fantasy book reviews science fiction book reviewsfantasy book reviews Midori Snyder SoulstringSoulstring by Midori Snyder

In the first few pages of Soulstring, I was worried that I was reading another book about a spoiled princess who was going to do nothing but complain about how hard she suffered in her privileged life. But by page thirteen, I was deeply engrossed in the story of a young woman who is hated by her parents for the sin of being the firstborn and a girl. Soulstring is a high fantasy story about a young woman who has to discover a way to reclaim the magical power that has been taken from her by her father, wrapped inside a retelling of the Tam Lin myth.

Midori Snyder has the gift of being able to write deeply fascinating characters and show personalities through dialog that many authors lack. She builds a detailed world without a lot of excess prose. In a slender volume of 182 pages she creates two competing countries, and different cultural groups within those countries. The terrain plays an important role in the story, and Snyder paints a vivid picture of this setting. At places, her descriptions get repetitive, especially in contrasting the clothing of the de’Stain family with that of the other noble houses of Moravia, but this stops after the first few chapters. My other major criticism of the book is with the head of house de’Stain — the villain. It always bothers me when authors who manage to write multidimensional protagonists write antagonists who act like they have stocked up on evil at a warehouse store.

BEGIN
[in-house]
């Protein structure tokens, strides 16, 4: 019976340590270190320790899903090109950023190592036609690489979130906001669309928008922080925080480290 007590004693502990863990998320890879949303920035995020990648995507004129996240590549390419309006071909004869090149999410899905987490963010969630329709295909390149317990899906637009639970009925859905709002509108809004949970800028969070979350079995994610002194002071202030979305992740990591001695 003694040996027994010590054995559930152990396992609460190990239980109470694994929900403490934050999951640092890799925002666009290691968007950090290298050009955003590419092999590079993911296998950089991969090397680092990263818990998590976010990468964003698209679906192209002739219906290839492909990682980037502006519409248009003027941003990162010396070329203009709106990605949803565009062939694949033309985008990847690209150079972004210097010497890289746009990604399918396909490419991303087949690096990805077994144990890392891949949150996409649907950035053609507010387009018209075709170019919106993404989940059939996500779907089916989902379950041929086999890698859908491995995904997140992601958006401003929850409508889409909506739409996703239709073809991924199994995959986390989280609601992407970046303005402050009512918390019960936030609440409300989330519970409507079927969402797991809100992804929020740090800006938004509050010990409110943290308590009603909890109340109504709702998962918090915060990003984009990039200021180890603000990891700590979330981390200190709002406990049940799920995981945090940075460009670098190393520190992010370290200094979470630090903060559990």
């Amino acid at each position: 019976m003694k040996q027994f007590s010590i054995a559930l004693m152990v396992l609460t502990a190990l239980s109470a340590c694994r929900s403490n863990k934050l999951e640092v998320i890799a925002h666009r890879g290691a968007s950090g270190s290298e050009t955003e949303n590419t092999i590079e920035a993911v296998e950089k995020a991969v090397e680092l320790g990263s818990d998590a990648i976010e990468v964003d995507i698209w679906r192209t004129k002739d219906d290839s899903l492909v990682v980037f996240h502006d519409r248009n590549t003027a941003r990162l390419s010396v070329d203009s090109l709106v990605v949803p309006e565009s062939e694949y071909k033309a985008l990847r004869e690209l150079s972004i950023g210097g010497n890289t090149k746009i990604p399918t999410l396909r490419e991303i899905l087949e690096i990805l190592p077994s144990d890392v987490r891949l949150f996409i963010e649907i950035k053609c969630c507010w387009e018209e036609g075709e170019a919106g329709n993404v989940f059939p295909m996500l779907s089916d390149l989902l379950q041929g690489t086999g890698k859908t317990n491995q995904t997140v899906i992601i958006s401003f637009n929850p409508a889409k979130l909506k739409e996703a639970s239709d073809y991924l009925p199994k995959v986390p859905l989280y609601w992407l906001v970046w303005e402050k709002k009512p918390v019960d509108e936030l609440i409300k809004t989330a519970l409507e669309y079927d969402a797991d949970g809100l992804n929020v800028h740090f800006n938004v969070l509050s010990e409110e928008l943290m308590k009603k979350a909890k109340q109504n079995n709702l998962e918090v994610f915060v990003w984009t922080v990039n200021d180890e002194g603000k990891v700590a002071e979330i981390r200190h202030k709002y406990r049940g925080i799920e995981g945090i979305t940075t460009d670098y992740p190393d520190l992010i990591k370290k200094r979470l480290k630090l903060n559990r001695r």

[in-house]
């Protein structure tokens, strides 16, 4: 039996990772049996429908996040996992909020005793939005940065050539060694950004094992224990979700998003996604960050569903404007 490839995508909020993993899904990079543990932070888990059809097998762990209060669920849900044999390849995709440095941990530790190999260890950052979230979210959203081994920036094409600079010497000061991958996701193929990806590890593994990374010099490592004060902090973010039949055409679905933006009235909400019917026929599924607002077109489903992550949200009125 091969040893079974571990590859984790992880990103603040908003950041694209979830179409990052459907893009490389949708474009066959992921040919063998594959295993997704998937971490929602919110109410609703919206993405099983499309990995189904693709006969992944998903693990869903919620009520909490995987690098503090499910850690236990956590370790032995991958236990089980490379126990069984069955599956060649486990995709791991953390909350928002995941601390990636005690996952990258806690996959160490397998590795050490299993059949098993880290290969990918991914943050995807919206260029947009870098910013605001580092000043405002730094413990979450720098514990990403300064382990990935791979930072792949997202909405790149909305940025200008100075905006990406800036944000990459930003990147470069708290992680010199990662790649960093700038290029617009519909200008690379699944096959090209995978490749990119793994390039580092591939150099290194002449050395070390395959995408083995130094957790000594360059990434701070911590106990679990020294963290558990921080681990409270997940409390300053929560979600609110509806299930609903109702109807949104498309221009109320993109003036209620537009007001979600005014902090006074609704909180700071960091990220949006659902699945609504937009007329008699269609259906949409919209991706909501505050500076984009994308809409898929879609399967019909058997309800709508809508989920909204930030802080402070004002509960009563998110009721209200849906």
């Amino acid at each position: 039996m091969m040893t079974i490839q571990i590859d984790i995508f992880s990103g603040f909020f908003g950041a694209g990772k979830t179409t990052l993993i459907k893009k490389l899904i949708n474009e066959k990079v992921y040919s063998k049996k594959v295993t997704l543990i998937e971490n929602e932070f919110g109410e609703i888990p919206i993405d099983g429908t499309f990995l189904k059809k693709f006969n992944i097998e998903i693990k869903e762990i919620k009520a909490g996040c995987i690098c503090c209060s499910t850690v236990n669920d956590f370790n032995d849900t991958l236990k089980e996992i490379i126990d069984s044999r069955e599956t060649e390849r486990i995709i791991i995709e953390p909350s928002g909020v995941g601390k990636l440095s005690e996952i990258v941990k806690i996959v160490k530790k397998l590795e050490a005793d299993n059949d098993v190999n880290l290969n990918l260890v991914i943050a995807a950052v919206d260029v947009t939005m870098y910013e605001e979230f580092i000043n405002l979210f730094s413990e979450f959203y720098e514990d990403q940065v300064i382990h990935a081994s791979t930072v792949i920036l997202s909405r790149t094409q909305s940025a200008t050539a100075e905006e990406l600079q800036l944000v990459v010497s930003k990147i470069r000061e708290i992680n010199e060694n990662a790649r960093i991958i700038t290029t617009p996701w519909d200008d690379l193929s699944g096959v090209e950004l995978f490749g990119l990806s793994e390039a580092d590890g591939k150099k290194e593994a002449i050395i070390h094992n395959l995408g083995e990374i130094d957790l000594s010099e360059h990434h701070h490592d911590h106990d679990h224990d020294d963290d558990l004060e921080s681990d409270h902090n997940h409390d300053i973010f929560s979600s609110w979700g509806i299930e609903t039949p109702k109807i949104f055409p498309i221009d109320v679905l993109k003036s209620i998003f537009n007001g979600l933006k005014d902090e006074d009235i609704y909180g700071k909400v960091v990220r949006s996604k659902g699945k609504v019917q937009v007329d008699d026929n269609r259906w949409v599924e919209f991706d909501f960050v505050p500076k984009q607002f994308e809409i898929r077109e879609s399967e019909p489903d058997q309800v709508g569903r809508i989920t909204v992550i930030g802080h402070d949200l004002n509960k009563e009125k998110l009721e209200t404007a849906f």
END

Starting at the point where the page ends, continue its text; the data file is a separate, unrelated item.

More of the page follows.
Soulstring is well paced, with increasing intensity as the action progresses. The romance between the two main characters is typical for a fairy tale, but handled with sweetness and a gentle touch. Using her heroine, Magda, Snyder plays with gender role concepts and what it means to be a hero. The climax of the story also turns the spoiled princess cliché on its head in a thoroughly satisfying way. I particularly enjoyed the way the story was brought round in a thematically complete circle in the final pages.

Midori Snyder is a gifted writer. The story of the soulstring resonates with mythic weight, as if it is an old tale from some tribal memory that the reader possesses. I can highly recommend Soulstring for any reader who enjoys high fantasy novels or retellings of old fairy tales.


  • Ruth Arnell

    RUTH ARNELL (on FanLit's staff January 2009 — August 2013) earned a Ph.D. in political science and is a college professor in Idaho. From a young age she has maxed out her library card the way some people do credit cards. Ruth started reading fantasy with A Wrinkle in Time and The Lion, the Witch and the Wardrobe — books that still occupy an honored spot on her bookshelf today. Ruth and her husband have a young son, but their house is actually presided over by a flame-point Siamese who answers, sometimes, to the name of Griffon.

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